Clinical outcomes: First-line VEGFR-targeted agents

Median PFS for first-line TKI therapy was 3 months (range, 1–22 months) (Fig. 2a). Partial responses were observed in 2 patients (10.5%), and 15 patients exhibited disease progression at the time of the first interim assessment. Six patients received an mTOR inhibitor (2, first line; 4, second line or later) and none achieved objective response. The toxic effects of sunitinib, the most frequently received first-line agent (n = 15), were comparable overall to those reported in studies in RCC and included mainly asthenia and rash.
Fig. 2
Fig. 2

Kaplan-Meier curves for progression-free survival (PFS) of patients with metastatic MITF family translocation renal cell carcinoma treated with (a) a tyrosine kinase inhibitor (TKI) or (b) an immune checkpoint inhibitor (ICI)

Clinical outcomes: First immune checkpoint inhibitor

Of the 24 patients, 17 received nivolumab, 3 received ipilimumab and 4 received ICI-based combination therapy (Table 2). All patients received at least one dose of an ICI; 22 (91.6%) received 4 doses or more. The median PFS was 2.5 months (range, 1–40 months) (Fig. 2b). Four patients (16,6%) experienced a partial response and 3 (12,5%) had stable disease in response to the ICI. Among the four patients who achieved an objective response, one received pembrolizumab in combination with a 41BB agonist [17] (PFS 30 months), two received nivolumab (PFS 8 and 3 months) and one received ipilimumab (PFS 9 months). Remarkably, one of the 5 responders, patient 1, showed partial response to ipilimumab lasting for 9 months. At the time of ipilimumab administration, this patient had an ECOG performance status (PS) of 3, with peritoneal, liver and lung metastases. His ECOG PS improved quickly on ipilimumab therapy, leading to a complete response of his abdomen and lung metastases; a residual 6 cm mediastinal mass was resected. The patient achieved partial response 4 months after starting ipilimumab, but developed bilateral grade 4 optic neuropathy, as previously described [14]. Upon progression, he began treatment with nivolumab, but 6 weeks later his disease had progressed, including development of 8 metastatic lesions in the brain. Genomic evolution of the tumor of this exceptional responder is reported below. The most frequent toxic effects of the ICIs, except for patient 1, were asthenia grade 2 (n = 9) and dyspnea grade 2 (n = 3). With a median follow-up duration of 19.3 months, the median OS was 24 months. Of note, no pseudoprogression was observed among the 24 patients.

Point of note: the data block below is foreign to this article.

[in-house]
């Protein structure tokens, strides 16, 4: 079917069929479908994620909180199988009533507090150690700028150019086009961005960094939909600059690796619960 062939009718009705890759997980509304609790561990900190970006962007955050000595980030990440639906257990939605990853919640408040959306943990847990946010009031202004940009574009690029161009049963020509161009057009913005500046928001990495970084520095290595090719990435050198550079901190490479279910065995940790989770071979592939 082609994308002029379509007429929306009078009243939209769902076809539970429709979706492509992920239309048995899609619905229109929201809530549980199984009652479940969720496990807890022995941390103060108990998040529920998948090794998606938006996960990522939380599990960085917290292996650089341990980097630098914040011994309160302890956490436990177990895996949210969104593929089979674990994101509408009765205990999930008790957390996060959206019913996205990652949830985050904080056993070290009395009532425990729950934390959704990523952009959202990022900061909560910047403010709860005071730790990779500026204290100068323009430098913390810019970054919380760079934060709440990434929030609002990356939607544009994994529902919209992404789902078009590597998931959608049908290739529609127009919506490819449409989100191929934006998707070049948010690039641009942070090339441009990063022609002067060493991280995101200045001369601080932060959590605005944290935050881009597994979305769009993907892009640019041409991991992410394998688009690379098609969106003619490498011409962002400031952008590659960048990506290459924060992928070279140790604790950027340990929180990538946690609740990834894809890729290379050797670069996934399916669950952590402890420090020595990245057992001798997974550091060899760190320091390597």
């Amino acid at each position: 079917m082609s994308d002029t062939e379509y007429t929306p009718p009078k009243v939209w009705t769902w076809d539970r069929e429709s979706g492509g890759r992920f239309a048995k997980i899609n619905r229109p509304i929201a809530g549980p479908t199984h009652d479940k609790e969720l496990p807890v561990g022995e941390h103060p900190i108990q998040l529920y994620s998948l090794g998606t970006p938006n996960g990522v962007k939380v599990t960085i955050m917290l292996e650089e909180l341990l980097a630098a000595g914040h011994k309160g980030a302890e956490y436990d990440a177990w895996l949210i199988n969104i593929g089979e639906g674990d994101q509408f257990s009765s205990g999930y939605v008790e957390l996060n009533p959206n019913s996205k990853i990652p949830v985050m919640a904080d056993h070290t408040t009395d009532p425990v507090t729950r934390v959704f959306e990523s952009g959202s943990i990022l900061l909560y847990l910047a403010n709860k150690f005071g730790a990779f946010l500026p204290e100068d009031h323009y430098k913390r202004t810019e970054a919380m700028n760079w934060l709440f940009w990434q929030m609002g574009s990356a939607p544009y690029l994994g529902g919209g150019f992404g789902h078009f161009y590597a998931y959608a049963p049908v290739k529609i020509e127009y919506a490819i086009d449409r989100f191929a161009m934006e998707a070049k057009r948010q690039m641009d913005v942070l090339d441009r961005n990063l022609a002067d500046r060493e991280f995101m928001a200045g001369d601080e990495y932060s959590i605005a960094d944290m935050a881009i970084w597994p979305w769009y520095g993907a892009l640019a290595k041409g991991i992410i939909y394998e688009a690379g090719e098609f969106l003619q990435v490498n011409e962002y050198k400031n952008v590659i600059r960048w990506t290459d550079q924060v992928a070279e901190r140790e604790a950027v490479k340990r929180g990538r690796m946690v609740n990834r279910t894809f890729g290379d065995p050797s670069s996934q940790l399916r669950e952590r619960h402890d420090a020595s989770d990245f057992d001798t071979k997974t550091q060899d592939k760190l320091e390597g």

Genomic correlates of response to ICI

Tumor genomic was available in 8 patients treated with ICIs, four had whole exome sequencing and four targeted sequencing. Four of these patients (50%) derived clinical benefit from the ICI, including 2 patients with partial response and 2 patients with stable disease. Median interval time between NGS and start of TKI was 3.8 months (range: 0.4–50 months).

The mutational load of the 4 tumors assessed by whole exome sequencing was low, ranging from 4 to 30 mutations per exome. No recurrent mutation was identified by exome sequencing (Fig. 3a). Overall, the median mutational load of these 4 tRCCs was lower than that of the ccRCC samples from the TCGA dataset (n = 424; p < 0.0001) (Fig. 3b). Focusing on the 410 cancer genes covered by both MSK-IMPACT and whole-exome sequencing in all samples, the median mutation rate in the 8 tumors was 0 (range, 0–3). Notably, SMARCA4 mutation was the sole recurrent mutation, identified in 2 cases. The two patients which showed clinical benefit lasting for at least 6 months harbored mutations of bromodomain member genes (PBRM1 and BRD8) (Fig. 3c), consistent with a recently reported association between mutations of bromodomain genes response to ICIs [18].
Fig. 3
Fig. 3

Genomic correlates of response to immune checkpoint inhibitor (ICI) therapy in a subset of 8 patients with metastatic MITF family translocation renal cell carcinoma (tRCC). The identified mutations and mutational load were assessed by either whole-exome sequencing or targeted sequencing. Numbers of mutations and genes mutated in each sample are given. a Genes mutated in the 4 samples assessed by whole-exome sequencing. b Box-plots depicting mutational load in tRCC patients (n = 4) assessed by whole-exome sequencing as compared to that in patients with clear-cell RCC (ccRCC) from the TCGA dataset (n = 420). c Genes mutated in the 4 samples assessed by targeted sequencing